It is, therefore, an object of the present invention to provide a surgical gown which will overcome the foregoing dilficulty.

It is another object of the present invention to provide a surgical gown which will absorb neck perspiration and also have the advantage of reversibility.

It is still another object of the present invention to provide a surgical gown which will be simple to put on and extremely comfortable to wear.

Additional objects and advantages of the present invention will be apparent from the following description and drawings in which:

FIG. 1 is a back View of a surgical gown according to one embodiment of the present invention;

FIG. 2 is a back view of the neck area of the garment shown in FIG. 1;

FIG. 3 is a cross-sectional view taken along the line 3-3 in FIG. 2;

FIG. 4 is a cross-sectional view showing an alternate construction;

FIG. 5 is a back View of the neck area-of a surgical gown according to another embodiment in which absorbent material is applied to both sides of the gown to permit reversibility;

FIG. 6 is a front view of the surgical gown before it is wrapped around and secured;

FIG. 7 is a front view of the surgical gown after it has been wrapped around and secured;

FIG. 8 is a cross-sectional view taken along the line 8-8 in FIG. 6 and showing the manner in which the cuff is secured to the sleeve;

FIG. 9 is a back view of the gown of FIGS. 6 and 7 in the first stages of being folded;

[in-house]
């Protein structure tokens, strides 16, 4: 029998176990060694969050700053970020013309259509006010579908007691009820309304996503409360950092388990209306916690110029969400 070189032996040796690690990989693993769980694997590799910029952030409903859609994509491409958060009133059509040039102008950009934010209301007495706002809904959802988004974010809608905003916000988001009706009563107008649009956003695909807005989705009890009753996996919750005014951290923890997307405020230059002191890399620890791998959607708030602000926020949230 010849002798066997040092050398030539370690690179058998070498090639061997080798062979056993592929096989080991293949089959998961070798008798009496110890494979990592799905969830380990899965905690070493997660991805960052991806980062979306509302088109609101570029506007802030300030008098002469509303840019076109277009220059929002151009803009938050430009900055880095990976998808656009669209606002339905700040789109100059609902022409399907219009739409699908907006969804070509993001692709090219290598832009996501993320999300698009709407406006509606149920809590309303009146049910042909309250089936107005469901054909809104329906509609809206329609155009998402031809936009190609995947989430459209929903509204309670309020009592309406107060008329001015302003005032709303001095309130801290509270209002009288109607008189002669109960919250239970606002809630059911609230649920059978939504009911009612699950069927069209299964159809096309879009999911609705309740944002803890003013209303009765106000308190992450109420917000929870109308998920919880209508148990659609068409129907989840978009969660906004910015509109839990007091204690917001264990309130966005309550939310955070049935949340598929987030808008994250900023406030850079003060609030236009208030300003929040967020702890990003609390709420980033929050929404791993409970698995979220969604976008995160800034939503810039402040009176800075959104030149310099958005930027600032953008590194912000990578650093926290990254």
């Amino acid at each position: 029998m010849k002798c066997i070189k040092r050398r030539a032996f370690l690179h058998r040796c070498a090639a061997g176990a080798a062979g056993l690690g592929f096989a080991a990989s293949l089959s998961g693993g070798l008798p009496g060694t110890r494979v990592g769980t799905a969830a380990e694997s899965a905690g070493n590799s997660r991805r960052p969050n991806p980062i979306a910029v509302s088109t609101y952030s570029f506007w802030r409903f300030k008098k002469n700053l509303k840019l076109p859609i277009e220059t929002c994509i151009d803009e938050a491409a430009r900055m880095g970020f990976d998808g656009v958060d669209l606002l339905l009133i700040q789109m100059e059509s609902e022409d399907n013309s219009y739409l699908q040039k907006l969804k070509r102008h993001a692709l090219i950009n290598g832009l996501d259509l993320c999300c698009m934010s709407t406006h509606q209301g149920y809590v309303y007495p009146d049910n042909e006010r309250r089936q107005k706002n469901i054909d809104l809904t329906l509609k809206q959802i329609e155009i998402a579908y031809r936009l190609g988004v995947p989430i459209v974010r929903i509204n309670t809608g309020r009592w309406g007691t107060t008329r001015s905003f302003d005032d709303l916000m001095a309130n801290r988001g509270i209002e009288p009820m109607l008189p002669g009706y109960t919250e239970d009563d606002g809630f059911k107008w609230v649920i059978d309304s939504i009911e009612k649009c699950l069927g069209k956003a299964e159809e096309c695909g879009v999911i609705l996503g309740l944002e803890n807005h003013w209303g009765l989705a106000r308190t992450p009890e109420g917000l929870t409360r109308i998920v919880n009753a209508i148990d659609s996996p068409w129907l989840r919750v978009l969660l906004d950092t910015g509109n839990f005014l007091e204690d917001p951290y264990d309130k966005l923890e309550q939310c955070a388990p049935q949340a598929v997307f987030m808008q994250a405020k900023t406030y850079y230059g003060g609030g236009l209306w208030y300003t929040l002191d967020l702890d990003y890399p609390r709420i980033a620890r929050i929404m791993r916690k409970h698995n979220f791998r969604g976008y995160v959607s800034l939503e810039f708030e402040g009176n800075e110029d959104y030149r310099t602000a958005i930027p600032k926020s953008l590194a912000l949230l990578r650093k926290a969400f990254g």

FIG. 10 is a top view of the gown of FIG. 9 when folded in half; and

FIG. 11 is a top view of the completely folded gown.

Referring now to the drawings, the surgical gown comprises a fabric coat 10 having full-length sleeves 11. The sleeves terminate in knitted cuffs 12. A back opening extends the full length of the coat and divides the back into a first back section 13 and a second back section 14. The side edge of each back section 13 and 14 is turned back to form a hem 16. Secured to the edge of the first back section 13 at the waistline is a first fastener 18 which is adapted to be attached to a mating fastener 20 secured to the inside of the second back section. Stitched around the waist of the gown is a waistband 22 of a finished width of approximately one inch made of the same material as the coat. The waistband 22 extends out from the second back section 14 to form a tape 24 which carries a fastening member 26. At the top edge of the gown there are a plurality of mating snaps 28 at each side of the back opening which may be selectively engaged for the best fit according to size.